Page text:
Mitt Romney is about to become mathematically inevitable.
When Texas ends its GOP primary tonight, the presumptive nominee is all but certain to clinch his party's presidential bid, surpassing the 1,144 delegates he'll need to secure the GOP nomination at the Republican National Convention in Tampa in August.
Romney will need to secure a little more than 38 percent of the vote in Texas to reach the magic number. He has taken more than 60 percent in every primary since April 24, when he fell short of that mark in Pennsylvania and Delaware, two weeks after Rick Santorum dropped from the race.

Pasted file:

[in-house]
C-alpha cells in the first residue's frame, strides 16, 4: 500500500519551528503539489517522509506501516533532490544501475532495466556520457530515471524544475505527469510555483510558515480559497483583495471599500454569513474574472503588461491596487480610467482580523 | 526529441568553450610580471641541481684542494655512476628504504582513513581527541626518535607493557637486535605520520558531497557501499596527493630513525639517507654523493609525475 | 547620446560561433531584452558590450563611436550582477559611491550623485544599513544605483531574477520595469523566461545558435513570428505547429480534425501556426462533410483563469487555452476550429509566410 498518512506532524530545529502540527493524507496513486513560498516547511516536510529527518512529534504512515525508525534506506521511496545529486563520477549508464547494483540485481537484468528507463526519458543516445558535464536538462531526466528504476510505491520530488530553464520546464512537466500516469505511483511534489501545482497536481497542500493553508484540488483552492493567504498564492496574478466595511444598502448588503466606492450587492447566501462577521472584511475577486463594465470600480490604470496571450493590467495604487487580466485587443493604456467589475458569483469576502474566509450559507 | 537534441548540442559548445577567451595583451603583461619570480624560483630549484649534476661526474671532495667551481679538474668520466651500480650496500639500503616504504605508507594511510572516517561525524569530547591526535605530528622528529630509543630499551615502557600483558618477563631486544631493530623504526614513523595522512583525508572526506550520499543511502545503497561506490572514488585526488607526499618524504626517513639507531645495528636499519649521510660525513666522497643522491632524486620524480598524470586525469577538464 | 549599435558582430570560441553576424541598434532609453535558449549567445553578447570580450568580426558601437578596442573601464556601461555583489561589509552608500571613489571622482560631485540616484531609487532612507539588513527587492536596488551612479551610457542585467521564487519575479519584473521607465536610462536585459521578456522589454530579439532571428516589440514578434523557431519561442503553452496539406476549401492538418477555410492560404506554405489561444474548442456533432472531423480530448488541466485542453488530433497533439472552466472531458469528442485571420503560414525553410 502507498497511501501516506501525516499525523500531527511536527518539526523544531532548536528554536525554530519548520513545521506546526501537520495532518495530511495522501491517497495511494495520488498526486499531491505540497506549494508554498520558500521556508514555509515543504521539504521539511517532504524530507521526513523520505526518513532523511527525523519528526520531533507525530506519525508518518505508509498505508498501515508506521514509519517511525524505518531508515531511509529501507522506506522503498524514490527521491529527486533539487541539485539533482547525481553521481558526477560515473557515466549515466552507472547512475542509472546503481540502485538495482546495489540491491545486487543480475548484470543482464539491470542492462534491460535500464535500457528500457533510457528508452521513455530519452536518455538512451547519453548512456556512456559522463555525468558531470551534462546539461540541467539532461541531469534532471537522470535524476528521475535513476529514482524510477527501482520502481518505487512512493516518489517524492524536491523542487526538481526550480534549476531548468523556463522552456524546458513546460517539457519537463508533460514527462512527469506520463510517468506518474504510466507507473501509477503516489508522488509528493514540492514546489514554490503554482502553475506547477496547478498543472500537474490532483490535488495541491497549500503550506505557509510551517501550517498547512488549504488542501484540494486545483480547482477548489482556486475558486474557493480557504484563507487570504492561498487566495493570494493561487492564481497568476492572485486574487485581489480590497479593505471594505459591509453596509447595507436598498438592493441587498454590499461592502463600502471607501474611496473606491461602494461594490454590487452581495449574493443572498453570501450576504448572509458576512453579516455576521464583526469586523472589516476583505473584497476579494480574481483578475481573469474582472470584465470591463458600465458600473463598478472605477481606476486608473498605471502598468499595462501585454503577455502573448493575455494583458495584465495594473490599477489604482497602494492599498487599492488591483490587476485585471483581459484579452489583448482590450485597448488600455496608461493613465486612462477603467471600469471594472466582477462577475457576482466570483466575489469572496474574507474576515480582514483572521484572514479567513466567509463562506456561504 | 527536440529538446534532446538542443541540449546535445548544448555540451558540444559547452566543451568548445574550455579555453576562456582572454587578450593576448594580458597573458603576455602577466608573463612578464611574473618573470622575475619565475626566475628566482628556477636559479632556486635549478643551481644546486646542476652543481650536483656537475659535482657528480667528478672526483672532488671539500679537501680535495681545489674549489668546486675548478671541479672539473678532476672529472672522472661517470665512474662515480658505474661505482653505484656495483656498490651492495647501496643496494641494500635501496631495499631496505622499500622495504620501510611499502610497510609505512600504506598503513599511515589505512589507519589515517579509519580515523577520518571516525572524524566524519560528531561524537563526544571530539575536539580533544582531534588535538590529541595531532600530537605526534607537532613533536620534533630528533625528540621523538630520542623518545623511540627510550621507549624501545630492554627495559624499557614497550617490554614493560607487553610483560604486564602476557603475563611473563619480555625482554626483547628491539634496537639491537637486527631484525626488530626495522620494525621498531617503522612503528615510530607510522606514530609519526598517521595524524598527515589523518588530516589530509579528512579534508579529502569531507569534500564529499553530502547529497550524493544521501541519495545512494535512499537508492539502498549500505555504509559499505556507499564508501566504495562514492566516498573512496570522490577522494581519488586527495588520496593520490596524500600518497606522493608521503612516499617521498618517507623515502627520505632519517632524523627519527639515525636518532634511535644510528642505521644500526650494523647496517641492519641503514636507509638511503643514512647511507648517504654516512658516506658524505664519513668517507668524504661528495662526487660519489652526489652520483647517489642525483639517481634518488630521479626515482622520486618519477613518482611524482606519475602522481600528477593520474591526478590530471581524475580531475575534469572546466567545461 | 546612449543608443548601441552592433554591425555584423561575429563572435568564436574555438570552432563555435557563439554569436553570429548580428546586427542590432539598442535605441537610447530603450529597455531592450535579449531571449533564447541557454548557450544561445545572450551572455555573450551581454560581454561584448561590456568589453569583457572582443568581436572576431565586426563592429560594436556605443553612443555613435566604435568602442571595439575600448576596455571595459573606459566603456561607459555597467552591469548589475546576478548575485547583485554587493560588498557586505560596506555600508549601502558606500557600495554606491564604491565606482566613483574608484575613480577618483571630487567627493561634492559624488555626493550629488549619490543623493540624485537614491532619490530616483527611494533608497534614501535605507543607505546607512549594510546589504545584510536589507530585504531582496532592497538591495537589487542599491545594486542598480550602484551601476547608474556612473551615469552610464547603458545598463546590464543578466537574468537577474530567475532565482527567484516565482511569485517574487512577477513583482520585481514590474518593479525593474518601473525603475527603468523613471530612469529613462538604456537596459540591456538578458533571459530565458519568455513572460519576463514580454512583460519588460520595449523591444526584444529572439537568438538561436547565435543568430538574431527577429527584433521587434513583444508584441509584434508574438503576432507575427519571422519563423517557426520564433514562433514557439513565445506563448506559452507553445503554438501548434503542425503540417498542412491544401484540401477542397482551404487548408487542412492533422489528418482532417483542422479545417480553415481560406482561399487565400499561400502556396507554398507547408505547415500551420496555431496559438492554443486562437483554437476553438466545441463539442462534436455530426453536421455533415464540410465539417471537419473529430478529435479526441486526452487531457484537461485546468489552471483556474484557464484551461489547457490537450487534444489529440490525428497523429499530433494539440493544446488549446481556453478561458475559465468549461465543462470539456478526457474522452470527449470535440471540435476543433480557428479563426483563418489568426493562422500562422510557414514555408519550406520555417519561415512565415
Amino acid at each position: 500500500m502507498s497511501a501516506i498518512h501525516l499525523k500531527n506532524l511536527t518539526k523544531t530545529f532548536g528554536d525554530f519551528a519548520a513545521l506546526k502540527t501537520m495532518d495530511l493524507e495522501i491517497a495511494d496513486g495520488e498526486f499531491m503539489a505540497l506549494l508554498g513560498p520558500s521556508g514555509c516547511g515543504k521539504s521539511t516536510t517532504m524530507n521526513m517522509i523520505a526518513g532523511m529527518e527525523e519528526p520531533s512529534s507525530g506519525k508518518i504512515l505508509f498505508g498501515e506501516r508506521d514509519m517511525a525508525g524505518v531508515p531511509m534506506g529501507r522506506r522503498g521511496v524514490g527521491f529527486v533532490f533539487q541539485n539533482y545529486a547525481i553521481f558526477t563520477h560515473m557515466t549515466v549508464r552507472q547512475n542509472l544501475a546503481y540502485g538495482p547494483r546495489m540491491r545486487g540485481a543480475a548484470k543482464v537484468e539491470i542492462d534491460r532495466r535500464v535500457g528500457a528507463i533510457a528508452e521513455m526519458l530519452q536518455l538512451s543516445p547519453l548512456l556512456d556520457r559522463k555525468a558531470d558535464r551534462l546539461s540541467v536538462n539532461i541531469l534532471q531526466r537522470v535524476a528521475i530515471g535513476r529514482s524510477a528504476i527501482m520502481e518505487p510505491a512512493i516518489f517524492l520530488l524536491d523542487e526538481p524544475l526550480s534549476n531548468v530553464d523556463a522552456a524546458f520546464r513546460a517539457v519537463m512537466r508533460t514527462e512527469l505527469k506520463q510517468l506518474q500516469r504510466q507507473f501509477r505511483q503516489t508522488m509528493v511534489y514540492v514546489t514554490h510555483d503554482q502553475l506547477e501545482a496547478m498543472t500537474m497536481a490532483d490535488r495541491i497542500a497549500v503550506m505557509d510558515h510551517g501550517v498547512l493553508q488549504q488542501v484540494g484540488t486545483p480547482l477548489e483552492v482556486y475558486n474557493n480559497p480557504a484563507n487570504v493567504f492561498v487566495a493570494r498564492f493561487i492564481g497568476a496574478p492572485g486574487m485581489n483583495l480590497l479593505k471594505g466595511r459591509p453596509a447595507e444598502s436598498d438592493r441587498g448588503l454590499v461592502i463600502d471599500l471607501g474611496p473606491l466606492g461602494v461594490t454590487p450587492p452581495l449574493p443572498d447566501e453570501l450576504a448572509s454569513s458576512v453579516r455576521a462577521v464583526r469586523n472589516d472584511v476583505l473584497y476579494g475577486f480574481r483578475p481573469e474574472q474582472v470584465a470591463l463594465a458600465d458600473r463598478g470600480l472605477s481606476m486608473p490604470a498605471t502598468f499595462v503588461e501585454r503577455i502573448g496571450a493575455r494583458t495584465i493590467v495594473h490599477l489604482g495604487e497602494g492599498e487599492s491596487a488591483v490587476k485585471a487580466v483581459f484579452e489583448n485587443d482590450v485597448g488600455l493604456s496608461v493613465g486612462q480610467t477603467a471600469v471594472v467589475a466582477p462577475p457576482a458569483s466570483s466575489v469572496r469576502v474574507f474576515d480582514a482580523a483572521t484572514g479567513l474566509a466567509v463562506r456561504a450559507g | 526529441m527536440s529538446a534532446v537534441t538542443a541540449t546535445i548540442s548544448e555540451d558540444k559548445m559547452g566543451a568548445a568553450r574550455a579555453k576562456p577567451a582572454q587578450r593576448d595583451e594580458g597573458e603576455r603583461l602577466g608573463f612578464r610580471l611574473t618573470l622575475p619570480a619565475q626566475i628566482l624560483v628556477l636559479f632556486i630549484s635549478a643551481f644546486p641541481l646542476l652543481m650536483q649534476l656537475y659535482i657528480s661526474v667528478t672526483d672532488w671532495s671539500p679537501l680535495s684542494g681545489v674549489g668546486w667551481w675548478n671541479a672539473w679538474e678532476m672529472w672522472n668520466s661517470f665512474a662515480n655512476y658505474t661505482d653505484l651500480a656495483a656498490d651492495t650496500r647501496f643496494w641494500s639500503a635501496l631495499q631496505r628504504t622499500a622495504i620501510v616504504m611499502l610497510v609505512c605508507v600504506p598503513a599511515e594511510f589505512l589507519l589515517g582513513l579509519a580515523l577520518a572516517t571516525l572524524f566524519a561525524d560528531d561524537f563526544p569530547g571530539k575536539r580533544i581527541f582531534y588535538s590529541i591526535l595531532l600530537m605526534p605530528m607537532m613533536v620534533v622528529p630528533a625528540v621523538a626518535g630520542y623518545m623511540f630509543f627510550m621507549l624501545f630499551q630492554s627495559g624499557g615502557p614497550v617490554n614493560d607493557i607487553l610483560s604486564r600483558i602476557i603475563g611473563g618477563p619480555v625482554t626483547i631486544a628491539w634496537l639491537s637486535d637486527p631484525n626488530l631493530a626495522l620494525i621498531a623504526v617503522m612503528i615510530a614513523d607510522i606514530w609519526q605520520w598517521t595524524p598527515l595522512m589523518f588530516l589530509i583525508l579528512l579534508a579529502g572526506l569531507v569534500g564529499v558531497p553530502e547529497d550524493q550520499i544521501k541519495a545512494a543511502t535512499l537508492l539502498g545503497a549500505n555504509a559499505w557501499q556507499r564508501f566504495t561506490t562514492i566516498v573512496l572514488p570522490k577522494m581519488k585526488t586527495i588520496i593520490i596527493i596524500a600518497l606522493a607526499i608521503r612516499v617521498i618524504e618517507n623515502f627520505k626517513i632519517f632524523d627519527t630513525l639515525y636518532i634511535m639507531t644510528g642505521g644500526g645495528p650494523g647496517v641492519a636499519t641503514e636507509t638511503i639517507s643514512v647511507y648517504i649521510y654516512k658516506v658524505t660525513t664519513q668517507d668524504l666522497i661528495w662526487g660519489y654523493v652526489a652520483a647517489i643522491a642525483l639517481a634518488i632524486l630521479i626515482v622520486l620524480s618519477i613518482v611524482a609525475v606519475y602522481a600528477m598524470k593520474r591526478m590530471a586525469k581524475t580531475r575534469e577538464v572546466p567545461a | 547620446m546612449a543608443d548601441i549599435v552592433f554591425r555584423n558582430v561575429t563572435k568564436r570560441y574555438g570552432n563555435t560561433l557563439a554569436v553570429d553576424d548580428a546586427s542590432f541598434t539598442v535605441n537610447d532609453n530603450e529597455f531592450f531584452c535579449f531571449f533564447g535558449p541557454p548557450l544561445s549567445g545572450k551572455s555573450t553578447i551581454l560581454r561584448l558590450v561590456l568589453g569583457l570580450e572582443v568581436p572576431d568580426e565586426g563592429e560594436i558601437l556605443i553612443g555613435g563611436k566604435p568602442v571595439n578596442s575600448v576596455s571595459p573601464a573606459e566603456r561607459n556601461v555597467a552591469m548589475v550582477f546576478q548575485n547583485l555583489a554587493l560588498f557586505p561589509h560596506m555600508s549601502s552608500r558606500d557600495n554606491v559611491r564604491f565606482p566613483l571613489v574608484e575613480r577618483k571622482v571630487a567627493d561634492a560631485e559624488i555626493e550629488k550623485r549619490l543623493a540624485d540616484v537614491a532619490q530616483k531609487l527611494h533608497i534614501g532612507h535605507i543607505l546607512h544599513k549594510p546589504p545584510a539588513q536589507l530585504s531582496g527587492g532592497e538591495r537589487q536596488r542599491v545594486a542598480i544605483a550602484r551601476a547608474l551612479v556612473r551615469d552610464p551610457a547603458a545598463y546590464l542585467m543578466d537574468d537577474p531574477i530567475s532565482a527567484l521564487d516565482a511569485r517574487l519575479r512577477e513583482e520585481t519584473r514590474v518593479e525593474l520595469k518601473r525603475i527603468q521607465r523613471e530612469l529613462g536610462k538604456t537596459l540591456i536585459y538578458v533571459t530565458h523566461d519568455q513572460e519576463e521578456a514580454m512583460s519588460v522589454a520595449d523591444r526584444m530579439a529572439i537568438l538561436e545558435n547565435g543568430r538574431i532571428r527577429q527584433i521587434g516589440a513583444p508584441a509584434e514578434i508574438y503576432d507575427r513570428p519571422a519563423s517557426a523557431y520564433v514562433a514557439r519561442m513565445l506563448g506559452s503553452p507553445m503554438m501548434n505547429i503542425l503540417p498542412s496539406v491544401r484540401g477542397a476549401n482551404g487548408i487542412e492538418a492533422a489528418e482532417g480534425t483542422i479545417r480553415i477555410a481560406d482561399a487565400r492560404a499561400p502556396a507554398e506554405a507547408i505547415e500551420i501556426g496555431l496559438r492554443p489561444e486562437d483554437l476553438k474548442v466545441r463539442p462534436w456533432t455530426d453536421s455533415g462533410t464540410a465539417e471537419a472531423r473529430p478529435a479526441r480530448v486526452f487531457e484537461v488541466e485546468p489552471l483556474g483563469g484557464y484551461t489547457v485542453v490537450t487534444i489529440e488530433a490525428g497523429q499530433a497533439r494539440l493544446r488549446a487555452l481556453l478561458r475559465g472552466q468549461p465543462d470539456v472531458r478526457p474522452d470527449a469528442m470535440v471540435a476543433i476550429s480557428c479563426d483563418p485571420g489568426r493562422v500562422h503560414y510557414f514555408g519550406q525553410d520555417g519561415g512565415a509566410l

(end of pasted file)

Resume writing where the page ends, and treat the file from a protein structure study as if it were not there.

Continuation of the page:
Romney controls 1,086 delegates, according to the latest ABC News estimate. To clinch the nomination, he'll need to win 58 of Texas's 155 delegates.
It has been a long campaign for Romney, who has shared front-runner status since its beginning. In total, 48 contests have been held, not counting Missouri's nonbinding primary and caucuses.
Romney has won 36 of the contests, collecting 6.8 million votes, 48 percent of the popular vote in GOP primaries across the United States and its territories. His nearest competitor, Santorum, won 10 contests, 253 delegates and 3.5 million votes for a 25-percent share of the overall popular vote. Newt Gingrich won two states, 131 delegates and 18 percent of the votes; Ron Paul has won no states, 119 delegates and 11 percent of the votes.